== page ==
"I was one of the first on the scene after Black murdered all those people. I—I will never forget it. I still dream about it sometimes. A crater in the middle of the street, so deep it had cracked the sewer below. Bodies everywhere. Muggles screaming. And Black standing there laughing, with what was left of Pettigrew in front of him … a heap of bloodstained robes and a few—a few fragments."
"Snape was lifted off his feet and slammed into the wall, then slid down it to the floor, a trickle of blood oozing from under his hair. He had been knocked out."
Crude or Profane Language
Another habit that Harry's friends (though not Harry himself) are picking up as they age is the use of rougher language. "D n," "crap" and "Gawd" are all used at least once.
Situation Ethics: Professor McGonangall, still respected, stands firm with the rules: "The form clearly states that the parent or guardian must give permission. … I'm sorry Potter, but that's my final word."
Harry is afraid of being punished for breaking the "misuse of magic" rules, but the Ministry of Magic overlooks his wrongdoing in light of the threat to his life that has come up quite separately from Harry's misbehavior: "Circumstances change, Harry. … We have to take into account … in the present climate. … Surely you don't want to be expelled?"
Once again, Hermione, who usually disdains rule-breaking, saves the day when she concedes to one wrongdoing for a good cause.
The maturation process that J.K. Rowling has promised as the series continues is just barely evident in Book III: "Wood looked as though he could have kissed her."
In a restaurant in Hogsmeade, Ron is clearly attracted to the beautiful waitress: "A curvy sort of woman with a pretty face was serving a bunch of rowdy warlocks up at the bar. 'That's Madam Rosmerta,' said Ron. 'I'll get the drinks, shall I?' he added, going slightly red."
"Cho Chang [an opposing player in a Quidditch match] was the only girl on [the other team]. She was shorter than Harry by about a head, and Harry couldn't help noticing, nervous as he was, that she was extremely pretty."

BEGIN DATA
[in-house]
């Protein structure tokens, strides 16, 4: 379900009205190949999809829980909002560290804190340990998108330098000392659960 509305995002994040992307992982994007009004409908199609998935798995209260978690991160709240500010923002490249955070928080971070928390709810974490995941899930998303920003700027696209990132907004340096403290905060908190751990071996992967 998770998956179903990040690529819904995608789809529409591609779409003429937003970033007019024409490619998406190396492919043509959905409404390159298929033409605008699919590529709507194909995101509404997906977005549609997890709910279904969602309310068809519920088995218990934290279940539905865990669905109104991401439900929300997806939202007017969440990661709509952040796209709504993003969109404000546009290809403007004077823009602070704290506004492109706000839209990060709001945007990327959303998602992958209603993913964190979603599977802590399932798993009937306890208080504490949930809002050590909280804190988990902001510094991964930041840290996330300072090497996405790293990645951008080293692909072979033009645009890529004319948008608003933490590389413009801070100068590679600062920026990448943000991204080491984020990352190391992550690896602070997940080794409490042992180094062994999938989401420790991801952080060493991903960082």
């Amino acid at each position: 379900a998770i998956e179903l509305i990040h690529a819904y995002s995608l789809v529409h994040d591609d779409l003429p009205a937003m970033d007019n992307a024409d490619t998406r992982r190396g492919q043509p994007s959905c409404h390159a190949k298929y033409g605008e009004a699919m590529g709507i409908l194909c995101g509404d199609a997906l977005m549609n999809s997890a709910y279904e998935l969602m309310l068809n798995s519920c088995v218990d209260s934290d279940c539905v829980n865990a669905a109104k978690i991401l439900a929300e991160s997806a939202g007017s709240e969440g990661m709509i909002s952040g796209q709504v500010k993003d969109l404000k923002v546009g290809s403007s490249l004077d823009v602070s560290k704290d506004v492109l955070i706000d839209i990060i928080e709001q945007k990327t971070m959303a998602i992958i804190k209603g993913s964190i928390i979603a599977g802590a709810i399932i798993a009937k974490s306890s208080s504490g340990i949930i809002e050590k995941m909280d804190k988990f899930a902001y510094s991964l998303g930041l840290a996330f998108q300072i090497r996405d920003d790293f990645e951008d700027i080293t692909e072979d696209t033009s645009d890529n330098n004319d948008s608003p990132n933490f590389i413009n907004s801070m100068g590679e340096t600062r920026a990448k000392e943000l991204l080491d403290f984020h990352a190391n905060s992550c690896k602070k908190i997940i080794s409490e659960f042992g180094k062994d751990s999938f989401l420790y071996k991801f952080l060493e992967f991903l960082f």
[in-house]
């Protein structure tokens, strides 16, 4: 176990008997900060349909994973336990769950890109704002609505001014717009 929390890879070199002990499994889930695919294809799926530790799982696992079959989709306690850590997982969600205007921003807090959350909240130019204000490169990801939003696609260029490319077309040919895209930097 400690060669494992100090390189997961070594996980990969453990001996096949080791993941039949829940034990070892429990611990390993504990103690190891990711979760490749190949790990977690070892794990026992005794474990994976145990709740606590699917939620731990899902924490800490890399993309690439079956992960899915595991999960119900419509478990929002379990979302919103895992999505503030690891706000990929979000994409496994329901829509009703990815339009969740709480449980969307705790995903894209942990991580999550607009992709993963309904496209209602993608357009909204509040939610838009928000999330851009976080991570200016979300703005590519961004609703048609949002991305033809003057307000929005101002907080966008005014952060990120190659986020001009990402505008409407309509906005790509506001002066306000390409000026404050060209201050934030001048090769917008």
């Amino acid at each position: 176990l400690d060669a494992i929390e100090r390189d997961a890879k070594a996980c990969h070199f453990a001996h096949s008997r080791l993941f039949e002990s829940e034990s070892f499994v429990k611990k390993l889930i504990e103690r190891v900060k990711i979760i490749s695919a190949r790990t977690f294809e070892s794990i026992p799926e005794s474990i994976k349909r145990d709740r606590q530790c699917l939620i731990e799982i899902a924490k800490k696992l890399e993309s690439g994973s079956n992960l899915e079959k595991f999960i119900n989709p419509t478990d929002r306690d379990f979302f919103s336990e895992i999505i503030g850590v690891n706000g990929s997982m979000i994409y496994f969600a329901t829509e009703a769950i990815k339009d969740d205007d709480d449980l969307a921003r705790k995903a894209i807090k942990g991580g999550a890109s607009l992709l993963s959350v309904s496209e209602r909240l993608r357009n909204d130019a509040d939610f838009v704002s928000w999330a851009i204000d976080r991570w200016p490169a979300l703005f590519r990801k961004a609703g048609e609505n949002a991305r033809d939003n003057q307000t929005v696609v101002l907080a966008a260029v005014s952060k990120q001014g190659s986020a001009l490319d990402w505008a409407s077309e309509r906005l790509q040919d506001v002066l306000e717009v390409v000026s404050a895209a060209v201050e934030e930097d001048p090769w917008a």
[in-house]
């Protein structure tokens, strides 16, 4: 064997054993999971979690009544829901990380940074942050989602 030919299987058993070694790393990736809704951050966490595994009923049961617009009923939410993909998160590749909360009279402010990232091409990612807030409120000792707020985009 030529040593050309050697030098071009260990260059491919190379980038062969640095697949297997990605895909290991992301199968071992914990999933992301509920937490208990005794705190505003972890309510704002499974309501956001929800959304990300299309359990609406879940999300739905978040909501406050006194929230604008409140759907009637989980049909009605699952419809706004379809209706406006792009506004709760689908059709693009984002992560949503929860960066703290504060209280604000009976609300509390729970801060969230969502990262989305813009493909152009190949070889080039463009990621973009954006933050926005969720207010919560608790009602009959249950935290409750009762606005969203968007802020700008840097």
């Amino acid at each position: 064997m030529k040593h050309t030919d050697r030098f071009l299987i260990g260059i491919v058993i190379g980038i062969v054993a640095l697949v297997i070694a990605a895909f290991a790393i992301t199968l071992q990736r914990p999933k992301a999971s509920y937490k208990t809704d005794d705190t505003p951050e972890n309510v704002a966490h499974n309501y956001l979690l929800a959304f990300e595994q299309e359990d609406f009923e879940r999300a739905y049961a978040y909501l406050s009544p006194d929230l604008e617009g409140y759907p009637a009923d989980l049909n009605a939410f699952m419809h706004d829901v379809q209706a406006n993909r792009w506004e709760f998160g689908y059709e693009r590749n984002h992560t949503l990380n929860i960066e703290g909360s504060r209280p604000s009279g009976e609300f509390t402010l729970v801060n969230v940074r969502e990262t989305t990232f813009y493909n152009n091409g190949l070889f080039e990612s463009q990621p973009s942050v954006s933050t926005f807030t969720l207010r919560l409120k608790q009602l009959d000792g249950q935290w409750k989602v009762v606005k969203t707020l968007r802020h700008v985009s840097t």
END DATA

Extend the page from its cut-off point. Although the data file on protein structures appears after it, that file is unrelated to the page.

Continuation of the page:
New magical creatures are introduced in Book III: Dementors. "Dementors are among the foulest creatures that walk the earth. They infest the darkest, filthiest places, they glory in decay and despair, they drain peace, hope and happiness out of the air around them. Even Muggles feel their presence, though they can't see them. Get too near a dementor and every good feeling, every happy memory will be sucked out of you. If it can, the dementor will feed on you long enough to reduce you to something like itself … soulless and evil. You'll be left with nothing but the worst experiences of your life."
Dementors are presented as an enemy that Harry must learn to defeat. "The Dementor's Kiss … [is] what dementors do when they wish to destroy utterly. … They clamp their jaws upon the mouth of the victim—and suck out his soul. … You can exist without your soul, you know, as long as your brain and heart are still working. But you'll have no sense of self anymore, no memory, no … anything. There's no chance at all of recovery. You'll just—exist. As an empty shell. And your soul is gone forever … lost."
As third-year students, Harry and his friends begin a new subject in school: Divination. This is the closest that the books come to an appeal to an outside, or occult, source ("The Sight"). Their instructor says to them, "We shall start by practicing relaxing the conscious mind and external eyes … so as to clear the Inner Eye and the superconscious. Perhaps, if we are lucky, some of you will See before the end of class." This Sight is referenced as a gift with a vague origin.
Dark Magic is still seen here as a great evil to be combated by good witches and wizards. And Dark-Side wizards are often portrayed as selfish and of bad character: "When a wizard goes over to the Dark Side, there's nothing and no one that matters to him any more." But that merely underscores Rowling's intimations that there can be good and bad witches. Such is not the case. The underlying danger of Rowling's books is the fact that, though witches and wizards aren't portrayed realistically, they (at least the "good" ones) are portrayed positively.